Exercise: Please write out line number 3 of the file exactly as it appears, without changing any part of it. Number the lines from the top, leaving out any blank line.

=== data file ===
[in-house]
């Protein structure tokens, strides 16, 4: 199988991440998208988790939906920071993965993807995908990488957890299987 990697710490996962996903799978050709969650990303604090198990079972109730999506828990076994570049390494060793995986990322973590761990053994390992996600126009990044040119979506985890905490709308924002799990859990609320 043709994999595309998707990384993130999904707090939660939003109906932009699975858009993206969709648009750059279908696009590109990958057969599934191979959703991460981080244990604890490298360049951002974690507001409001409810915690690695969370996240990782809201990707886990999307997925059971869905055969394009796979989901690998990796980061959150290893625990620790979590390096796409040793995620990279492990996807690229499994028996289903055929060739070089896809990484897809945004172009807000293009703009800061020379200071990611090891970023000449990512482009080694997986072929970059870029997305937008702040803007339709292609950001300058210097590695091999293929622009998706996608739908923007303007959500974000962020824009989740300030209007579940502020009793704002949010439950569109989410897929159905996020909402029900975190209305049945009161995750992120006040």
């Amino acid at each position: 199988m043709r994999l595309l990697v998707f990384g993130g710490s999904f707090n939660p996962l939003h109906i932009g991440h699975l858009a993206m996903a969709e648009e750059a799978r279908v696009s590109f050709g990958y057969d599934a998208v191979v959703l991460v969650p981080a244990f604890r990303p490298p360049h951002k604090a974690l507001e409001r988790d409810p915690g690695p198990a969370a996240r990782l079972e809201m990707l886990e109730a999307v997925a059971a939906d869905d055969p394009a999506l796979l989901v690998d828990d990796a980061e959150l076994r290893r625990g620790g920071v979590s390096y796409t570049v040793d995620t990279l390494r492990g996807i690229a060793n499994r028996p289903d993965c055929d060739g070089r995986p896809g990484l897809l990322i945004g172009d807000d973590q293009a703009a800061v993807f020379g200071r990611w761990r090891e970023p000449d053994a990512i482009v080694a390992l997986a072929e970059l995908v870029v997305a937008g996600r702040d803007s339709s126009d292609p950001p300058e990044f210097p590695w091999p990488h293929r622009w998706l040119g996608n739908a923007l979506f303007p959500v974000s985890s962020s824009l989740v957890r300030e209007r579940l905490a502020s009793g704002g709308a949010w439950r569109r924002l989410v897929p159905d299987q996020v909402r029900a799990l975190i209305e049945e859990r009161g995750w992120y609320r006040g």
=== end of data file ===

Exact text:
């Amino acid at each position: 199988m043709r994999l595309l990697v998707f990384g993130g710490s999904f707090n939660p996962l939003h109906i932009g991440h699975l858009a993206m996903a969709e648009e750059a799978r279908v696009s590109f050709g990958y057969d599934a998208v191979v959703l991460v969650p981080a244990f604890r990303p490298p360049h951002k604090a974690l507001e409001r988790d409810p915690g690695p198990a969370a996240r990782l079972e809201m990707l886990e109730a999307v997925a059971a939906d869905d055969p394009a999506l796979l989901v690998d828990d990796a980061e959150l076994r290893r625990g620790g920071v979590s390096y796409t570049v040793d995620t990279l390494r492990g996807i690229a060793n499994r028996p289903d993965c055929d060739g070089r995986p896809g990484l897809l990322i945004g172009d807000d973590q293009a703009a800061v993807f020379g200071r990611w761990r090891e970023p000449d053994a990512i482009v080694a390992l997986a072929e970059l995908v870029v997305a937008g996600r702040d803007s339709s126009d292609p950001p300058e990044f210097p590695w091999p990488h293929r622009w998706l040119g996608n739908a923007l979506f303007p959500v974000s985890s962020s824009l989740v957890r300030e209007r579940l905490a502020s009793g704002g709308a949010w439950r569109r924002l989410v897929p159905d299987q996020v909402r029900a799990l975190i209305e049945e859990r009161g995750w992120y609320r006040g």